We are a small charity with very low overheads.  The life-changing effects of a donation to S4SK can be enormous.  Please help if you can by donating here:

 Or you can set up a regular payment using our donation form, downloadable here.

Beginnings:

S4SK began with a chance encounter in 2007 between Dr. John McConnell, who was at the time teaching conflict resolution with an NGO in Myanmar, and a young mother, begging with her baby on a Rangoon street:

 

  There, sitting in the street, was a young mother with her baby – Tan Tan and Nwe Nwe.  Coming closer it became apparent that Tan Tan was a victim of leprosy.  Her fingers and toes were all gone and her nose had started to tear.   Her baby rested ponderously in a corroded arm, cradled by the stumps of fingers.  There was a tragic juxtaposition of her love for her baby, and the fact that she had absolutely nothing to give the child.  

 

  She had never been to school.  Medical treatment, education, a house to call home were all things for other people in a different world.  Hers was this dusty patch of road, the shelter of a tree when it rained, and not much else.

 

  Over several weeks, John’s students helped Tan Tan and John to communicate.  John noticed that Tan Tan was often tired, and one day she was so drowsy that she nearly dropped Nwe Nwe.  John decided to try to help them find a place to stay:

 

  I bought a bamboo house for what one would spend on a garden shed here in the UK.  It was the first home she had ever had.  I have a photo of mum holding baby in her own house—looking so, so happy.  But there was to be no ‘ever after’.  After just three months Tan Tan died of a brain tumour.  She probably had had the condition for years, yet would not think to go to a doctor.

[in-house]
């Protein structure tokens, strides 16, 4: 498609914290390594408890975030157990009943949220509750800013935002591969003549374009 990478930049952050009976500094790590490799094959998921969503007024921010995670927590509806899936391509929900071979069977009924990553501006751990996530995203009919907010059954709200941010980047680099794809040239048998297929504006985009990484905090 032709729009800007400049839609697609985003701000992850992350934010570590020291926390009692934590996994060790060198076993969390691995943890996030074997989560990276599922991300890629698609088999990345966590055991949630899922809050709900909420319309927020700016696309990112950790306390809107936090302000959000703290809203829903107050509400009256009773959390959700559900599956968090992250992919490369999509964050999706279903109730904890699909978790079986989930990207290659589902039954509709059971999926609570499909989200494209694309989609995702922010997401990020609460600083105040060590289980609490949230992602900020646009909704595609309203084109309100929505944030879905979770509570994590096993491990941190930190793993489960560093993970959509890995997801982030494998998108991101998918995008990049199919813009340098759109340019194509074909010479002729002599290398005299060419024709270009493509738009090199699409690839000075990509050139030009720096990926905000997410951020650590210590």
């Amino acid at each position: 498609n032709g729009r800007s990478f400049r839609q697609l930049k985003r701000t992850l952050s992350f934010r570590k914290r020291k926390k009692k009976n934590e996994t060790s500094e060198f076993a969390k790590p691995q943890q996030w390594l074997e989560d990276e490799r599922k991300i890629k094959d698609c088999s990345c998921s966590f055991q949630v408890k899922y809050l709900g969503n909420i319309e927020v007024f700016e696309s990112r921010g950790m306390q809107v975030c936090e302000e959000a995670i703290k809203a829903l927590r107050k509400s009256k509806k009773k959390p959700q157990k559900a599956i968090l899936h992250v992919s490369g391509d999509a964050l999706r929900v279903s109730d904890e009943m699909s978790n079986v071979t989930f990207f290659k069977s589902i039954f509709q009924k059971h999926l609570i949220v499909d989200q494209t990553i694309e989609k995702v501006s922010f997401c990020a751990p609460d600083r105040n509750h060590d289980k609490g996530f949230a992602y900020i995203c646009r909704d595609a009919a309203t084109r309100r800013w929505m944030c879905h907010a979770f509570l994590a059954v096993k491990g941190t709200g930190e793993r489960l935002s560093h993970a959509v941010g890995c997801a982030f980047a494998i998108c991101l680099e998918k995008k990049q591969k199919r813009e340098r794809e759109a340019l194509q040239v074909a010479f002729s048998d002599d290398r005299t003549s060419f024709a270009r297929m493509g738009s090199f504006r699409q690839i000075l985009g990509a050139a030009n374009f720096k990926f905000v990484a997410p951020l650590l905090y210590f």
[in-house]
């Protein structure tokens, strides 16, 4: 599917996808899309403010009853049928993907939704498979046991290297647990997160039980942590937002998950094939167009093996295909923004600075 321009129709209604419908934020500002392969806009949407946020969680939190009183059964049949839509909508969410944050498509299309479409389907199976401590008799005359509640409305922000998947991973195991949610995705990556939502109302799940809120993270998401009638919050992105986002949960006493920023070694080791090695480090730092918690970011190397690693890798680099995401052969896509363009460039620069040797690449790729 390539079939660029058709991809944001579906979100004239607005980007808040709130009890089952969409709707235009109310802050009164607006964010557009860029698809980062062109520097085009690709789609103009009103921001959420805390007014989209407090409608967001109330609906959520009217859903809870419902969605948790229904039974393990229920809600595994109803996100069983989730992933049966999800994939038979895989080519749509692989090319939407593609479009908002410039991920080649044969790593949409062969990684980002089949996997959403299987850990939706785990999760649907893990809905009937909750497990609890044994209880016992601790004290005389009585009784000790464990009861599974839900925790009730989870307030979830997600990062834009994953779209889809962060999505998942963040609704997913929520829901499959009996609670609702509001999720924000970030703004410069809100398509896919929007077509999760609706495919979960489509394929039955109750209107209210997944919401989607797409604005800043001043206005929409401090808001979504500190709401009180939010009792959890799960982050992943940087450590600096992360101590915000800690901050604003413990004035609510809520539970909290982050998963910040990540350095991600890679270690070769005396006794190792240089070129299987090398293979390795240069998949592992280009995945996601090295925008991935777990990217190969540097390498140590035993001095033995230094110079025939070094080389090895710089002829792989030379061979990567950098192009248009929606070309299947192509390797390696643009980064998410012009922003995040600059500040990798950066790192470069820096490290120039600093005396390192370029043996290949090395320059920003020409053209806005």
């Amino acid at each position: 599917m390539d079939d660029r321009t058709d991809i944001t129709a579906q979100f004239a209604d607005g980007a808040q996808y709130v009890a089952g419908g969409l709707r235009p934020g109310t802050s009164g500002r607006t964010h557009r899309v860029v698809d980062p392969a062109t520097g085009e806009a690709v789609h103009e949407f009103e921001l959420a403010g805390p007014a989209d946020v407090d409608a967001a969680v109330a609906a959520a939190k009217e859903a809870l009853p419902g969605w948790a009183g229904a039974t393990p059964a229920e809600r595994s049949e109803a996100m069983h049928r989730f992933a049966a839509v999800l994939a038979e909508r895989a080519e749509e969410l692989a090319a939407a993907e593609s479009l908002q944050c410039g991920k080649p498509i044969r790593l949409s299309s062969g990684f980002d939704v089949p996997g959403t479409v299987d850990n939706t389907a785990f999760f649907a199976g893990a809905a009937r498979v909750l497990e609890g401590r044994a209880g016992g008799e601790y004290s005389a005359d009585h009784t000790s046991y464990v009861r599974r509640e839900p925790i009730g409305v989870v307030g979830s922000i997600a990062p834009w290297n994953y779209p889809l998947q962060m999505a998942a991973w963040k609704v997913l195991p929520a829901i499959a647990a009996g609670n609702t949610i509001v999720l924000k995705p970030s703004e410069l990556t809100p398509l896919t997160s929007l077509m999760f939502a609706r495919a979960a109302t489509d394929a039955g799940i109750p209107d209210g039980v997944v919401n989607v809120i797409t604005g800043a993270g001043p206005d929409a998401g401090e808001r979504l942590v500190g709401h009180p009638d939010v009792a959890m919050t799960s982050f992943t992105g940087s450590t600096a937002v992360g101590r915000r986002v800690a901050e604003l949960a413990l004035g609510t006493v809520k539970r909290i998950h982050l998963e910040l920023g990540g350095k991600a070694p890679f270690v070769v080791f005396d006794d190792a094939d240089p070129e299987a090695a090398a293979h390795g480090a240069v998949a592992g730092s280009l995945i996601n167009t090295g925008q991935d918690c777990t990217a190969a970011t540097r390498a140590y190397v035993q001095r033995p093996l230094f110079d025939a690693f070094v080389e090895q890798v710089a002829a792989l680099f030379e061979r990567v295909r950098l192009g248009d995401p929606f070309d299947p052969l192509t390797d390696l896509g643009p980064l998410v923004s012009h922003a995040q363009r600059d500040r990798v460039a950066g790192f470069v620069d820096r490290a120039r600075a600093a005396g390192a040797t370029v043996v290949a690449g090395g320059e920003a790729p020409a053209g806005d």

It was the experience of trying to help this beautiful fragment of a family, before and after Tan Tan’s death, that brought me into contact with a class of people so poor as to be almost invisible—and led to the formation of S4SK, and later H4SS.

 

  While the state provides free schooling, there are some families who are so poor that their children have to work or beg to support the family income, and so are out of school.  It seemed that the most effective help I could give, to help such very poor people, was education. 

 

  I sponsored an informal education class for street kids in central Yangon.  It began with three girls, two Buddhists and a Muslim, and the number soon rose to seven, then thirteen.  

 

For more information of our NFE classes please click here, and for photos of that first class, click here.

Tan Tan and Nwe Nwe as John found them begging on the street in 2007

The bamboo house

Tan Tan and Nwe Nwe in their new home

This year we expect H4SS to touch the lives of around 650 children in non-formal education (NFE) classes, scholarships and study groups.